The new method allows easy and versatile synthesis o

LA JOLLA, Calif.—Scripps Research chemists have unveiled a method to turn cheap and widely available chemicals known as dicarboxylic acids into potentially very valuable molecules called lactones.

Lactone structures are common in biologically active natural molecules; they are found, for example, in vitamin C and in erythromycin, an antibiotic of bacterial origin. Techniques for synthesizing lactones have long been available to chemists, but these techniques are quite limited in what they can produce. The achievement, reported on May 26, 2022, in Sciencemakes building diverse and complex lactones easier than ever.

“This method should be very widely useful for developing new pharmaceuticals, polymeric materials, perfumes and many other chemicals. We are already receiving inquiries from interested manufacturers,” says Jin-Quan Yu, PhD, Frank and Bertha Hupp Professor of Chemistry. at Scripps Research.

Yu and his lab are renowned for their innovations in building molecules, especially with regard to “CH activation”. It involves the use of specially designed catalyst molecules to remove a hydrogen (H) atom from a carbon (C) atom on an organic molecule and to replace the hydrogen atom with a group of atoms more complex.

The overall goal is to develop a set of methods to perform CH activation selectively on any chosen carbon atom on a starting molecule – and the dream is to use these methods to transform cheap molecules and relatively simple drugs, plastics and other complex and valuable molecules. .

In this case, Yu and his team aimed to perform particularly difficult and selective CH activations to convert cheap and readily available dicarboxylic acids into high-value lactones. Dicarboxylic acids, despite their seemingly complicated name, are relatively simple molecules and are ideal starting materials for many types of chemical synthesis. But chemists attempting CH activation of dicarboxylic acids have always faced considerable obstacles.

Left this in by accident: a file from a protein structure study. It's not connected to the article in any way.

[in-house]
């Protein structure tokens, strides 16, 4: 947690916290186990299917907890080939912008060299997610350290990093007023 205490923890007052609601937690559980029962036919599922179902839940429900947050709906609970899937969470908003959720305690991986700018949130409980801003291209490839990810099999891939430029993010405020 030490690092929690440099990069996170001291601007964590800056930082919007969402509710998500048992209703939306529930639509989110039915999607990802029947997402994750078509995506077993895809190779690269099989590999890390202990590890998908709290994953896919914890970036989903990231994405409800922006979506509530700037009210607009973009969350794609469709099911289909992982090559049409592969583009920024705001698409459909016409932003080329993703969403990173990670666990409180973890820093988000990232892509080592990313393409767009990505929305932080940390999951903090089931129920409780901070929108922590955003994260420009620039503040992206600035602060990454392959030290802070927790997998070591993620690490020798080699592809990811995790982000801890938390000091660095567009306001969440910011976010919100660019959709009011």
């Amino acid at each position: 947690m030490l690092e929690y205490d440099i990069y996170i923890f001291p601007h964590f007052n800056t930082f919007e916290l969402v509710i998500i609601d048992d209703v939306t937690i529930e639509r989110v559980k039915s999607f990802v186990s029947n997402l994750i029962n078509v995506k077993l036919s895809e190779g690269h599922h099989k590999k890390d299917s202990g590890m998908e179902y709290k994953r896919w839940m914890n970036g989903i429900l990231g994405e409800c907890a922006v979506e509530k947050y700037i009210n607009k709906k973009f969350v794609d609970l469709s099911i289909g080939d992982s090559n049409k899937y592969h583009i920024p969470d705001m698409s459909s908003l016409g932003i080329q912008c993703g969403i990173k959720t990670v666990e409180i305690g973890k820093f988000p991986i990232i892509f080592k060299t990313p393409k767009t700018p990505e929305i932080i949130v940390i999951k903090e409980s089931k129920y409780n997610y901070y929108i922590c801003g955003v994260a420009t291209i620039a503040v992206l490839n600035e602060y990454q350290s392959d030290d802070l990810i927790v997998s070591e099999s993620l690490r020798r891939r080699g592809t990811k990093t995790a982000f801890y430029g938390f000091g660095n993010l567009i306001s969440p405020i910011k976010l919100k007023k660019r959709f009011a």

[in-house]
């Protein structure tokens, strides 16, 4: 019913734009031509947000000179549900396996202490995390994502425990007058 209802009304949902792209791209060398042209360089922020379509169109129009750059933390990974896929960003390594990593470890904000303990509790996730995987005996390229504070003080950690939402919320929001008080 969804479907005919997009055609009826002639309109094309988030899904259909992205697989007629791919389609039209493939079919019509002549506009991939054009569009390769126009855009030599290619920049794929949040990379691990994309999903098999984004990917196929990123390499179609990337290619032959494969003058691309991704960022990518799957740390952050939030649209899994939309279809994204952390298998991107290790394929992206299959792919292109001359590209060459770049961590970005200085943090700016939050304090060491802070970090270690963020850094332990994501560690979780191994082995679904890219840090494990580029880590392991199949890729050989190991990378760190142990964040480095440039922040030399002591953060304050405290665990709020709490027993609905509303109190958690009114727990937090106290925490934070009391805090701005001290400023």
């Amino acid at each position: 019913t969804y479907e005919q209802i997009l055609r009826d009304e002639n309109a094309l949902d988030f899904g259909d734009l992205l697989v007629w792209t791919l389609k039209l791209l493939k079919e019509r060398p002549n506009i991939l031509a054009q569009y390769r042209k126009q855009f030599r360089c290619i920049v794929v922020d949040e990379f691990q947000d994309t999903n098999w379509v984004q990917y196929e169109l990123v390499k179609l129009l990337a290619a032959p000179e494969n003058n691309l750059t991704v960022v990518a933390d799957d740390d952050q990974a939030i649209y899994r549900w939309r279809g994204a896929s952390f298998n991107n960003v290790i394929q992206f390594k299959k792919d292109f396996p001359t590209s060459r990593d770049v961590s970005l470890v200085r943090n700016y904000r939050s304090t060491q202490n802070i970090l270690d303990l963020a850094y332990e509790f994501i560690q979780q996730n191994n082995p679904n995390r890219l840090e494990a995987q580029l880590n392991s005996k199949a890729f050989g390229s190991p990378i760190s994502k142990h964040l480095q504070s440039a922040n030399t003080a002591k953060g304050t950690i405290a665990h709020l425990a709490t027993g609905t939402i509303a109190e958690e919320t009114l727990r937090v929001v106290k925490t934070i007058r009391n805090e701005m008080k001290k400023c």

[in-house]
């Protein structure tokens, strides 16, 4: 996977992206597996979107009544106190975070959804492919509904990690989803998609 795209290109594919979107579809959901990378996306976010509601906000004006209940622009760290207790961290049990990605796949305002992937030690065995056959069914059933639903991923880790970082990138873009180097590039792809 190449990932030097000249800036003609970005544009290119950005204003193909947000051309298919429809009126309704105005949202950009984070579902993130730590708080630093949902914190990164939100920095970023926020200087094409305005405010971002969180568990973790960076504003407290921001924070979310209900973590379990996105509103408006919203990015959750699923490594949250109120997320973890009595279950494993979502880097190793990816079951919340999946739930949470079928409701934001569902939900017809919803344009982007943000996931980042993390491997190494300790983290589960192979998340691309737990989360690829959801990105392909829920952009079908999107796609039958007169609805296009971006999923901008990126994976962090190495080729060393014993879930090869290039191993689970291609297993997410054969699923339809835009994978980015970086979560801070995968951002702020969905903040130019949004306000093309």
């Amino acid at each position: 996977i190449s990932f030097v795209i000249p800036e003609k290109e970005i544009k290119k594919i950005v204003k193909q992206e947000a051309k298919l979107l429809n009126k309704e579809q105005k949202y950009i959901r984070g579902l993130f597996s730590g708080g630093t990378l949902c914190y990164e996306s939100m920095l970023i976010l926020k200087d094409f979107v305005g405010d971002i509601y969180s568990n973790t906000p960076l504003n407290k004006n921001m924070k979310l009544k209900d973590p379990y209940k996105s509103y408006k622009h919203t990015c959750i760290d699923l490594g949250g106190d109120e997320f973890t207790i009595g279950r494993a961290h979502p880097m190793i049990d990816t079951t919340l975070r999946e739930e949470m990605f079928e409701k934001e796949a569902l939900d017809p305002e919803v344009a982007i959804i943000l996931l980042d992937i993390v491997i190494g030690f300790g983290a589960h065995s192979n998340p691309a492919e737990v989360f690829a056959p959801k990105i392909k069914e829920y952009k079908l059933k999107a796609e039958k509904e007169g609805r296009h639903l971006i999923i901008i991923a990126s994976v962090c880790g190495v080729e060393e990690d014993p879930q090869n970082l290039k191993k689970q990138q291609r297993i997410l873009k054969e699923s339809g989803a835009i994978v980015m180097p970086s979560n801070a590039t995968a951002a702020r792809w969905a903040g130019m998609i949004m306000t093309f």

“CH activations at sites of a dicarboxylic acid distant from one of its carboxyl groups have been very difficult to date,” says Yu. by controlling the catalyst, seemed like an impossible dream.”

The feat achieved by Yu and his team, including first author Sam Chan, PhD, a Croucher Foundation postdoctoral fellow in the Yu lab, was a set of methods using palladium-based catalysts to freely obtain CH activations on of reaching carbons on a dicarboxylic acid.

“Over the past two decades, we have succeeded in developing good methods for activating the two-carbon CH of a carboxyl, but now, with our new methods, we can also achieve one more carbon, and with the freedom to choose between the two sites, we can easily access a new chemical space in drug discovery,” Yu says. essentially with this approach, one can construct a very wide range of complex lactone compounds.”

Yu and his team demonstrated the ease and utility of their new methods by synthesizing – from cheap dicarboxylic acids – two complex natural lactones, a fungal molecule called myrotheciumone A, which has been studied for anti-cancer properties, and the pedicellosin vegetable lactone.

Chemists are now using the new methods to generate hundreds of diverse lactone structures, whose properties and potential to develop into future pharmaceuticals they are exploring in collaboration with the lab of Ben Cravatt, PhD, Gilula Chair of Chemical Biology. at Scripps Look.

“We are also using our methods to develop improved processes for one-ton scale production of lactones used by chemical manufacturers,” Yu says.

“Catalyst-controlled site-selective methylene C–H lactonization of dicarboxylic acids” was co-authored by Hau Sun Sam Chan, Ji-Min Yang, and Jin-Quan Yu of Scripps Research.

Funding was provided by the National Institute of General Medical Sciences (2R01GM084019) and the Croucher Foundation.

About Scripps Research

Scripps Research is an independent, nonprofit biomedical institute ranked the world’s most influential for impact on innovation by the Nature Index. We advance human health through profound discoveries that address pressing medical concerns around the world. Our drug discovery and development division, Calibr, works hand-in-hand with scientists from all disciplines to bring new drugs to patients as quickly and efficiently as possible, while teams at the Scripps Research Translational Institute harness genomics , digital medicine and advanced computing to understand individual health and make healthcare more efficient. Scripps Research also trains the next generation of top scientists at our Skaggs Graduate School, consistently named one of America’s Top 10 Chemistry and Biological Sciences programs. Learn more at www.scripps.edu.


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